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'Rassie should be commended': Support for Erasmus as hearing nears

By Liam Heagney
(Photo by David Rogers/Getty Images)

South Africa director of rugby Rassie Erasmus is preparing to step into the World Rugby dock with a ringing endorsement from ex-Springboks boss Ian McIntosh, who feels Erasmus should be commended for last month’s spectacular refereeing outburst and a committee formed to revise contradictory laws which he feels have made a nonsense of the sport. 


It was July 29, two days before the second Springboks versus Lions Test match in Cape Town, when the infamous 62-minute Erasmus tirade regarding the first Test level of officiating became public two days after it was initially filmed.

The scattergun outburst eventually led to World Rugby issuing a misconduct charge against Erasmus and SA Rugby on August 2 that is expected to be held virtually in the coming weeks after the Springboks fly out to Australia on Thursday to play the remainder of the 2021 Rugby Championship. Submissions are still being awaited from SA Rugby and a hearing date (if required) will then be set.

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Erasmus’ heavy-handed criticism cast a cloud over the three-match Lions series and it is believed that the four home unions that comprise the Lions as well as Australia, the country where first Test referee Nic Berry hails from, want World Rugby to come down heavily on the Springboks director.

However, there are others who have been sympathetic to the headline-making rant by the South Africa rugby boss, including McIntosh who coached the Springboks for two years after they were welcomed back into the Test level fold post-apartheid in the early 1990s.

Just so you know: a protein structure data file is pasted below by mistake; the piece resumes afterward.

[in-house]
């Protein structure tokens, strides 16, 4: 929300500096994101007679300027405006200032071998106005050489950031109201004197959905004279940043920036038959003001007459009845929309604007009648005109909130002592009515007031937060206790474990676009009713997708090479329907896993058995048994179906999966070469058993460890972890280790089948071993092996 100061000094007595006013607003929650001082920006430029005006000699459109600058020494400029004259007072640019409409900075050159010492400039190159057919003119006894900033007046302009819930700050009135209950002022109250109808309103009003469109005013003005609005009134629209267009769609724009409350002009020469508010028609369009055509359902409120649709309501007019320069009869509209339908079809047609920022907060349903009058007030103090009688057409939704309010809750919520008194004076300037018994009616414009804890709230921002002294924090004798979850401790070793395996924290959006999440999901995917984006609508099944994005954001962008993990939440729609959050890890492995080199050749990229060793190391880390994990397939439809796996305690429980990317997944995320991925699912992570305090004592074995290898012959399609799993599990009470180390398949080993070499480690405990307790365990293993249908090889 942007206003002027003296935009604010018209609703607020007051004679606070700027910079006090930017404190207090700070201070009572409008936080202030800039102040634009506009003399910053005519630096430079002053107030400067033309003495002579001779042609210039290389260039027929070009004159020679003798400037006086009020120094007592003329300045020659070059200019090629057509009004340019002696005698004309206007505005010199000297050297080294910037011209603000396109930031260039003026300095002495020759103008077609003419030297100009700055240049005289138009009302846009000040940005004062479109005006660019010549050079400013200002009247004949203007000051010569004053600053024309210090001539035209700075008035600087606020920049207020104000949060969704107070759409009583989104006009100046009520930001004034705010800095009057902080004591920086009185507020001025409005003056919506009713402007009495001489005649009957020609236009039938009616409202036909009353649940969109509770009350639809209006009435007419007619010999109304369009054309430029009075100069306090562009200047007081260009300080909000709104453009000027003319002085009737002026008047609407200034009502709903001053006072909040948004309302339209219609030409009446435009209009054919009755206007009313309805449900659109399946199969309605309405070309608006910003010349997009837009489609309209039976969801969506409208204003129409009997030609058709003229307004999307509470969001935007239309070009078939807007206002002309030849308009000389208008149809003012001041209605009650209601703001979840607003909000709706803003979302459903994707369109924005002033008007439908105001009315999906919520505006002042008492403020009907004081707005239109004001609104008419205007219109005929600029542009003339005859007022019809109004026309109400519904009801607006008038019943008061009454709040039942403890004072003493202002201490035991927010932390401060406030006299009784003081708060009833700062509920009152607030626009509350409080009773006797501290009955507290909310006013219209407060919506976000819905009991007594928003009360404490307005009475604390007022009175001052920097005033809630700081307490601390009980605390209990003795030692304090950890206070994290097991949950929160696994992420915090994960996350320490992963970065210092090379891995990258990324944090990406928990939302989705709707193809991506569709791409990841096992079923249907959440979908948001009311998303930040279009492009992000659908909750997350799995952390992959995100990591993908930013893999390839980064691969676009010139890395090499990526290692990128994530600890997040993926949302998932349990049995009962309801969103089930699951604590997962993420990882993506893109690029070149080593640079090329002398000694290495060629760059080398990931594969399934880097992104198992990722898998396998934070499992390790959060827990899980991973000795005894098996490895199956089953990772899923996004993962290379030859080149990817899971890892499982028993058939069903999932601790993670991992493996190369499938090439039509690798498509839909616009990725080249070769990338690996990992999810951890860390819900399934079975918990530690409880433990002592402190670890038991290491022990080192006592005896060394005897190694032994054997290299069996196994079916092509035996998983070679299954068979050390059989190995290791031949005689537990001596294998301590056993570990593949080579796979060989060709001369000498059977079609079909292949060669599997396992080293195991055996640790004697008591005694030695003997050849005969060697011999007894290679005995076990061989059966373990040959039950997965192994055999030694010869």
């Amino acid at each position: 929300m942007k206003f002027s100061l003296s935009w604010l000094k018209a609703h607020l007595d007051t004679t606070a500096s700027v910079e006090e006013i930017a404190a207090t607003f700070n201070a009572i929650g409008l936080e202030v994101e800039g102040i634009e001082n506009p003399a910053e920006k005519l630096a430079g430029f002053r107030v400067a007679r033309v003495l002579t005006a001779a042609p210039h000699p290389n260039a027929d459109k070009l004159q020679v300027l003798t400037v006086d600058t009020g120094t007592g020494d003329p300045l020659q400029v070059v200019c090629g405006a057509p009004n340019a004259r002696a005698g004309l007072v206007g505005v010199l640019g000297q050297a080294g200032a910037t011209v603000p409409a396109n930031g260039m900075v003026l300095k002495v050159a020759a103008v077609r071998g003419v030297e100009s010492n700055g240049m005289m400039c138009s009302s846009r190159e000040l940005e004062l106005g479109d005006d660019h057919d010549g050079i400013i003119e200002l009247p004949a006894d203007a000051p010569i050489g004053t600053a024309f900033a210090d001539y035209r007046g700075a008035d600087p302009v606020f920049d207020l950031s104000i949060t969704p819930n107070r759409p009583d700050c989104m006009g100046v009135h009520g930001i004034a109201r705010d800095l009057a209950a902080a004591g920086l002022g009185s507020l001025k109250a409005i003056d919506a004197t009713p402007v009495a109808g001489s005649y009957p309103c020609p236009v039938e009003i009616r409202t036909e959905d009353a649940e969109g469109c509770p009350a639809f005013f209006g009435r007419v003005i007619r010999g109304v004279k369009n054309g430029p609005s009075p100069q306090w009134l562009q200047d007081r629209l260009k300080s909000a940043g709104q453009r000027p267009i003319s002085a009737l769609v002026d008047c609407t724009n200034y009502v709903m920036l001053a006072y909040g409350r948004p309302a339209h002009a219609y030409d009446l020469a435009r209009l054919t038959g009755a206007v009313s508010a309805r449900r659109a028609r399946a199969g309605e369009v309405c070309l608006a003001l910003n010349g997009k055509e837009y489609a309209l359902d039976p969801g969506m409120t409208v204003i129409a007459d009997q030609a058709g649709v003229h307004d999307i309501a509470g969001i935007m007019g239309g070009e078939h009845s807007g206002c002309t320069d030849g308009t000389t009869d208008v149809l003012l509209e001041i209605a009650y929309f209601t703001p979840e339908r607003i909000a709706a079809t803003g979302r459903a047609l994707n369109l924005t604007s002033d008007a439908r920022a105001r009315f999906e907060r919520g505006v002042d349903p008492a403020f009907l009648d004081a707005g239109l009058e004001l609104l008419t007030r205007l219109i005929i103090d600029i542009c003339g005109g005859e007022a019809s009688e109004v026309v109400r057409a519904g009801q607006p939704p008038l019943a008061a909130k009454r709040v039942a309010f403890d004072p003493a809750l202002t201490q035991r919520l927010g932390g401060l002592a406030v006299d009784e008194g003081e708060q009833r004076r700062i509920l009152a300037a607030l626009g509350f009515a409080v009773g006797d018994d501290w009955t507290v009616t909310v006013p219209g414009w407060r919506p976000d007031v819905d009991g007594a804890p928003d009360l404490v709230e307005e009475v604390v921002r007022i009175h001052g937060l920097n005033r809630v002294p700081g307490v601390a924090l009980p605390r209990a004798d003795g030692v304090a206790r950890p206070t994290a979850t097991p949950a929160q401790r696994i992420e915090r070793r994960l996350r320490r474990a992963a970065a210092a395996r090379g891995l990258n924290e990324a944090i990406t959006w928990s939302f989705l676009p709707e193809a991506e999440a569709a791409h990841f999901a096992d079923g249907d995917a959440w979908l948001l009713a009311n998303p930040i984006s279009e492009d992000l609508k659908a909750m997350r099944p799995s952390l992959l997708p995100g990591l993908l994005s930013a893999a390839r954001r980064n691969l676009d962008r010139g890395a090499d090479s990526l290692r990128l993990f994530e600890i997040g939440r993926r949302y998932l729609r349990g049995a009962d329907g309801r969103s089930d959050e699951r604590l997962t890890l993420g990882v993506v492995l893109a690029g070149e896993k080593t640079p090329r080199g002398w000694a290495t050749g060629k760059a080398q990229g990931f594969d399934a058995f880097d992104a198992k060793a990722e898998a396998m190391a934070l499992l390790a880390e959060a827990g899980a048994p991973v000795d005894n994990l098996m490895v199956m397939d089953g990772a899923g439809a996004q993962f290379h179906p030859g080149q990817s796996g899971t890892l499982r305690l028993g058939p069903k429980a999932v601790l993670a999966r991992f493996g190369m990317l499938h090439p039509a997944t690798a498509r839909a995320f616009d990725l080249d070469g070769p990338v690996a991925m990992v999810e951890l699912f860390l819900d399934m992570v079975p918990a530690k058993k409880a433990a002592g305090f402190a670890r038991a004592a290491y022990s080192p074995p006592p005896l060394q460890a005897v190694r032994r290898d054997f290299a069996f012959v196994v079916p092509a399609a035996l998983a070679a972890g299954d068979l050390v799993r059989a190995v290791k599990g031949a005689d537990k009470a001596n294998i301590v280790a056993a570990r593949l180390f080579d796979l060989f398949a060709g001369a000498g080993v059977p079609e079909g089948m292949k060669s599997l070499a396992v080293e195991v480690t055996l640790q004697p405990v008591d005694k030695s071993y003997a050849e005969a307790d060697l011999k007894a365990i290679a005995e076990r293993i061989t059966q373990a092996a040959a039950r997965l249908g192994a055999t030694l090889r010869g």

Speaking in an interview published on, McIntosh claimed: “It is not for me to say whether Rassie used the correct channels but I do feel that something had to be done to gain the attention of the officials because the game has become far too complicated and a stop-start affair.

“It has been spoilt for players, coaches and the spectators. The game has become over-officiated because of too many ‘provisions’ being added each year to the laws. Instead of World Rugby disciplining Rassie, he should be commended and a committee established to revise the laws which are too many, contradictory, and in some cases, nonsensical.


“Can someone respectfully inform World Rugby that the laws were intended to keep the game flowing, not stop it, and that the referee should become No31 on the field again and not No1.

“Our very own Dr Danie Craven, a doyen of world rugby, was involved in writing half the laws and he once said that behind every law should be written in brackets ‘But don’t blow it if the infringement doesn’t stop play from continuing’.

“Yet referees seem hell-bent on looking for penalties instead of letting the game go. How else is it possible for an average of 25-30 penalties to be dished out in a game? The old adage of blow the game and not the law has gone out the window.

“And just knowing the laws doesn’t make a referee. It’s about how they are applied that is the difference between a good and bad referee, like a good fly-half who knows how to read the game and to use the ball accordingly.”



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